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Archived News from August 2006

28th August 2006 23:58

EVENING POST, 28 August 2006

There can only have been a handful of occasions when a team has got in 21 shots on goal - 14 of those on target - and still be beaten so comprehensively.

Yet frustrated as the Mansfield players must have been at the final whistle on Saturday, they only had themselves to blame.

For though the bare statistics hinted that the Stags were unlucky to go down to their first loss of the season, the evidence of the game suggested otherwise.

The home side's shooting was not good enough. Although there were plenty of shots on target and visiting keeper Alan Marriott made a clutch of fines saves, better finishing would have rendered his input irrelevant.

A number of Stags' players - Michael Boulding and Simon Brown in particular - were guilty of missing straightforward opportunities they really should be scoring. And the real thing to hurt Stags was those misses came at vital times.

Boulding ought to have netted 60 seconds after Lincoln had taken the lead - and had Richard Barker's penalty just before the break gone, it might have given the Stags hope at 3-1 down.

As it was, chance after chance went begging and it was only when it was too late - when Peter Shirtliff's men were already 4-0 down - that they managed to at last find a way through the Imps' resistance.

What must be more disturbing for the Stags boss is his team's defensive fallibility. Mansfield were all over the place at the back and were opened up by Lincoln at will in the first half.

City players were left unmarked in the box and with too much time to pick out a pass or work in a shot.

What made the Mansfield performance doubly disappointing was it came on the back of a terrific Carling Cup display at Huddersfield where they looked to have buried their defensive demons. At the Galpharm Stadium, Huddersfield's strikers struggled to get involved in the game as Mansfield were able to cut off their supply line.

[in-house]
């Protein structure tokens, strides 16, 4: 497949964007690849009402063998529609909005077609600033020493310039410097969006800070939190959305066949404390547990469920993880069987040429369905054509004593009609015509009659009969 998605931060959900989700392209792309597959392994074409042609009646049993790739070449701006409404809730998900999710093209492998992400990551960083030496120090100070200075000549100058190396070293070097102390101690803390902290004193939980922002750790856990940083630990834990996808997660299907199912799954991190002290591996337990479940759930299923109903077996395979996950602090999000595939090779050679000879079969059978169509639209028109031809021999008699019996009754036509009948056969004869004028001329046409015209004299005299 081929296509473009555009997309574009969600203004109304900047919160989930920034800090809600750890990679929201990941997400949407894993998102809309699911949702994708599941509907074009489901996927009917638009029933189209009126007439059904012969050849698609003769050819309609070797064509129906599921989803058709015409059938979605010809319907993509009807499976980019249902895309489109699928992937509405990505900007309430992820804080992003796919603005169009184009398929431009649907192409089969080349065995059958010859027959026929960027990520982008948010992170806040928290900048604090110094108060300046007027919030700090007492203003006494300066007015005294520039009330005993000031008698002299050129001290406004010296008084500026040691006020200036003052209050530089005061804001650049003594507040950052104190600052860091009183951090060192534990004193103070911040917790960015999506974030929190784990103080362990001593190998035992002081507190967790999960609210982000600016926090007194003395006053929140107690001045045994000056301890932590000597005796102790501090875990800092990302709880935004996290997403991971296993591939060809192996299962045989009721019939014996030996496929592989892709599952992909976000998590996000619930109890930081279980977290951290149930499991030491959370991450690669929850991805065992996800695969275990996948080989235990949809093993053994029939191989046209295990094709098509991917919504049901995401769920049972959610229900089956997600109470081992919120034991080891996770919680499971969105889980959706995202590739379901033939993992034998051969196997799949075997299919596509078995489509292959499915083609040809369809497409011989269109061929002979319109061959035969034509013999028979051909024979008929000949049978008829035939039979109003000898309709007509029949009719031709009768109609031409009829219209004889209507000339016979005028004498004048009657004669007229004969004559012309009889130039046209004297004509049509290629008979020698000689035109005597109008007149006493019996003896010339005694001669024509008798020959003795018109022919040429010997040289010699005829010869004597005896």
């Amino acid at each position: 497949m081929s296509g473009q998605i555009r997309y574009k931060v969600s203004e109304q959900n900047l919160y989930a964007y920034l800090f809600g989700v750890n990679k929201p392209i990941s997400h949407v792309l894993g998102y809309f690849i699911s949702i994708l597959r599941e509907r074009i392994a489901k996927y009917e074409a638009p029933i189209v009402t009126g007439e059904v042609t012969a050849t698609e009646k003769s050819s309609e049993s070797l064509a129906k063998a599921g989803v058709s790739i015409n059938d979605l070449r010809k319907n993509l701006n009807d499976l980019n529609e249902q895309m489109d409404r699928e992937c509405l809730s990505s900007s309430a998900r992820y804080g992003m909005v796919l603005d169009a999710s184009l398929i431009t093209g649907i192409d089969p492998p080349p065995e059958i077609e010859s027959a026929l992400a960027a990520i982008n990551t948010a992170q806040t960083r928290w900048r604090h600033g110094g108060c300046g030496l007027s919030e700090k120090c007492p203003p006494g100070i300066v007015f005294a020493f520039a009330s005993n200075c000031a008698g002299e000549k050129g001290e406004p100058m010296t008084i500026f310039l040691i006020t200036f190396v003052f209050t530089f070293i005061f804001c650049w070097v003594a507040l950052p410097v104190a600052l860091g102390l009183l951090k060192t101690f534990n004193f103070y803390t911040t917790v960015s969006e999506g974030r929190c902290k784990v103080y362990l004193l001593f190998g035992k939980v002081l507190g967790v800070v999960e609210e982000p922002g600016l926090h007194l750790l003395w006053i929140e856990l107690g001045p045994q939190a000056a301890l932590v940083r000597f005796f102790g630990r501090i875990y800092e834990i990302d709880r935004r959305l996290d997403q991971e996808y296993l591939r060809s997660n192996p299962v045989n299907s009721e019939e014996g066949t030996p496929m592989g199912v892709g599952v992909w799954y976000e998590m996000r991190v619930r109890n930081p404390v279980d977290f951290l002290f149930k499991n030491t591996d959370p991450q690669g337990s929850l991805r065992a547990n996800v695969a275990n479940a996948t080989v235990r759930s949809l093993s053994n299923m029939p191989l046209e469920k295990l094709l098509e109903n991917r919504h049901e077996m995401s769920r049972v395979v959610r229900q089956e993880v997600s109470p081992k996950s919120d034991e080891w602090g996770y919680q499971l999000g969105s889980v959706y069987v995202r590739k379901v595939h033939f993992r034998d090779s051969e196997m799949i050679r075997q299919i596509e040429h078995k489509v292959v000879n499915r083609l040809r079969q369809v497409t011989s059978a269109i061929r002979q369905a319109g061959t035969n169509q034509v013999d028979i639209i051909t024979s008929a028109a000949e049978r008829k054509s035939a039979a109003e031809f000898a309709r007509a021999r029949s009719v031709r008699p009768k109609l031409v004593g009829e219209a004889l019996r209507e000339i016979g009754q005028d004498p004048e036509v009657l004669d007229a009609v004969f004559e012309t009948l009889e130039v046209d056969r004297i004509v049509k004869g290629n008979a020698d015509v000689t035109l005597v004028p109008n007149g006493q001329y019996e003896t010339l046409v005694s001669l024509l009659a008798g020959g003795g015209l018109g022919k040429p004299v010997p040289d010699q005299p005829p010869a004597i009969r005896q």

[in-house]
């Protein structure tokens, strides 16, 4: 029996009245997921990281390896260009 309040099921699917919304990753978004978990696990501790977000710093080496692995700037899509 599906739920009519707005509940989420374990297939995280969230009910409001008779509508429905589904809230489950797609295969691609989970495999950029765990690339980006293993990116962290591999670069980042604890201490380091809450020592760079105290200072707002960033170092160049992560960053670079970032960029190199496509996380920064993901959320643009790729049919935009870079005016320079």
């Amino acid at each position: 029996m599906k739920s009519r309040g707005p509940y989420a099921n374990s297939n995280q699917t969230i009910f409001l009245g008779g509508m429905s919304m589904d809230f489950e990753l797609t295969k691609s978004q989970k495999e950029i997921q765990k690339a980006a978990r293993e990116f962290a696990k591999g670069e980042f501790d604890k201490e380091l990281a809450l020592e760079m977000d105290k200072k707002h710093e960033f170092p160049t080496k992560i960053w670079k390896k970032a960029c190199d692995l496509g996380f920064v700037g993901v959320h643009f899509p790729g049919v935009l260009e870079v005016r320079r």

But they seemed unable to do that against supposedly lesser opposition as the Lincoln forwards ran riot.

Part of the reason was perhaps that City - unlike in previous seasons - played some excellent passing football on the floor. Instead of playing the ball long into target man Mark Stallard, as many home supporters might have expected, the Imps patiently worked their openings.

Even so, that could not excuse Mansfield's shortcomings and chief beneficiary of their slapdash defending was diminutive frontman Jamie Forrester.

He netted four times in what was the first hat-trick of his career with the kind of ruthless predatory that was lacking at the other end. The Imps only had five shots on target, but on-fire Forrester scored with all four of his - two from open play and two from the penalty spot.

His first came in the 15th minute when Alex John-Baptiste, trying to halt the progress of Lee Frecklington, mistimed his challenge and chopped down the midfielder.

Carl Muggleton got his hand to the spot kick but he could not keep it out and he was soon picking the ball out of the net again when Forrester doubled his tally in the 23rd minute.

The former Bristol Rovers man was given too much space to turn in the area and he used it to devastating effect to curl an unstoppable shot into the top right-hand corner from 15 yards.

It was 3-0 on the half hour as Forrester completed his treble by firing home the rebound after his first header had been superbly saved by Muggleton. The Stags tried to get back into the match and it seemed they would when Michael Boulding was felled in the box two minutes from the break.

But Marriott guessed right to push away Barker's effort and six minutes after the restart Forrester showed the Mansfield captain how it should be done when Paul Mayo was fouled by Mullins and he sent Muggleton the wrong way.

Encouragingly, the Stags did not lay down and die and kept going to reduce the deficit to just two.

Danny Reet - who made a decent impact off the bench - made the Mansfield breakthrough when he fired through Marriott's legs in the 68th minute.